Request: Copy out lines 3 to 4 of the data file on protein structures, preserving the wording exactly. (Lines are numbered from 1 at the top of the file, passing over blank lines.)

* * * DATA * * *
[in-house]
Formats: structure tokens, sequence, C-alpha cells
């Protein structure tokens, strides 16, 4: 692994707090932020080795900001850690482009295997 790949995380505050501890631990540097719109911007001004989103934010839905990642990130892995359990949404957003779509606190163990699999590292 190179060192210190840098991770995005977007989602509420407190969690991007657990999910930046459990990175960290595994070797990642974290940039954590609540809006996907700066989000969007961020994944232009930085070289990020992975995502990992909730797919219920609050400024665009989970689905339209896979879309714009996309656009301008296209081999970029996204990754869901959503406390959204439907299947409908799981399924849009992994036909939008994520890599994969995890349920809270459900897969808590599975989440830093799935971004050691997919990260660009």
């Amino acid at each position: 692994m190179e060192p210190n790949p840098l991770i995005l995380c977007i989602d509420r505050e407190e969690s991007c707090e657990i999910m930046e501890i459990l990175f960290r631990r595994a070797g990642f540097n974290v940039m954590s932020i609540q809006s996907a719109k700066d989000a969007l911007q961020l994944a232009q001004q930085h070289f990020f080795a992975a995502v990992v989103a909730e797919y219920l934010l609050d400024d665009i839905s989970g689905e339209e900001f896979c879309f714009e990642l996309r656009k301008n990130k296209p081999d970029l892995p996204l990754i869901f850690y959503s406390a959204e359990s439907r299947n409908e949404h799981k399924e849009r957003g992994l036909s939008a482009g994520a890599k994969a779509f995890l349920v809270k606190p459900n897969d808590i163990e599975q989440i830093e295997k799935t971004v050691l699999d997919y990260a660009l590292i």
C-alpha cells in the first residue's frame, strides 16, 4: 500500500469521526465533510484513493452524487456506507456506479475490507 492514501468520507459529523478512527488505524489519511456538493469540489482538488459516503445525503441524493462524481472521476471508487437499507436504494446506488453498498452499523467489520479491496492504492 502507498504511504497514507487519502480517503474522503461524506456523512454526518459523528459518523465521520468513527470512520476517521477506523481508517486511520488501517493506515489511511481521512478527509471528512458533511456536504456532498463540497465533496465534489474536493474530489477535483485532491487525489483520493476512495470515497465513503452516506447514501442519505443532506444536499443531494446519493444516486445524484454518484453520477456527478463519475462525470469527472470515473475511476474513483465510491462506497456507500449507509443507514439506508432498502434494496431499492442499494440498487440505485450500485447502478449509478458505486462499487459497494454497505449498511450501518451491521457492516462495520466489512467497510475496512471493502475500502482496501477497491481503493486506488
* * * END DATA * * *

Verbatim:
């Protein structure tokens, strides 16, 4: 692994707090932020080795900001850690482009295997 790949995380505050501890631990540097719109911007001004989103934010839905990642990130892995359990949404957003779509606190163990699999590292 190179060192210190840098991770995005977007989602509420407190969690991007657990999910930046459990990175960290595994070797990642974290940039954590609540809006996907700066989000969007961020994944232009930085070289990020992975995502990992909730797919219920609050400024665009989970689905339209896979879309714009996309656009301008296209081999970029996204990754869901959503406390959204439907299947409908799981399924849009992994036909939008994520890599994969995890349920809270459900897969808590599975989440830093799935971004050691997919990260660009």
């Amino acid at each position: 692994m190179e060192p210190n790949p840098l991770i995005l995380c977007i989602d509420r505050e407190e969690s991007c707090e657990i999910m930046e501890i459990l990175f960290r631990r595994a070797g990642f540097n974290v940039m954590s932020i609540q809006s996907a719109k700066d989000a969007l911007q961020l994944a232009q001004q930085h070289f990020f080795a992975a995502v990992v989103a909730e797919y219920l934010l609050d400024d665009i839905s989970g689905e339209e900001f896979c879309f714009e990642l996309r656009k301008n990130k296209p081999d970029l892995p996204l990754i869901f850690y959503s406390a959204e359990s439907r299947n409908e949404h799981k399924e849009r957003g992994l036909s939008a482009g994520a890599k994969a779509f995890l349920v809270k606190p459900n897969d808590i163990e599975q989440i830093e295997k799935t971004v050691l699999d997919y990260a660009l590292i």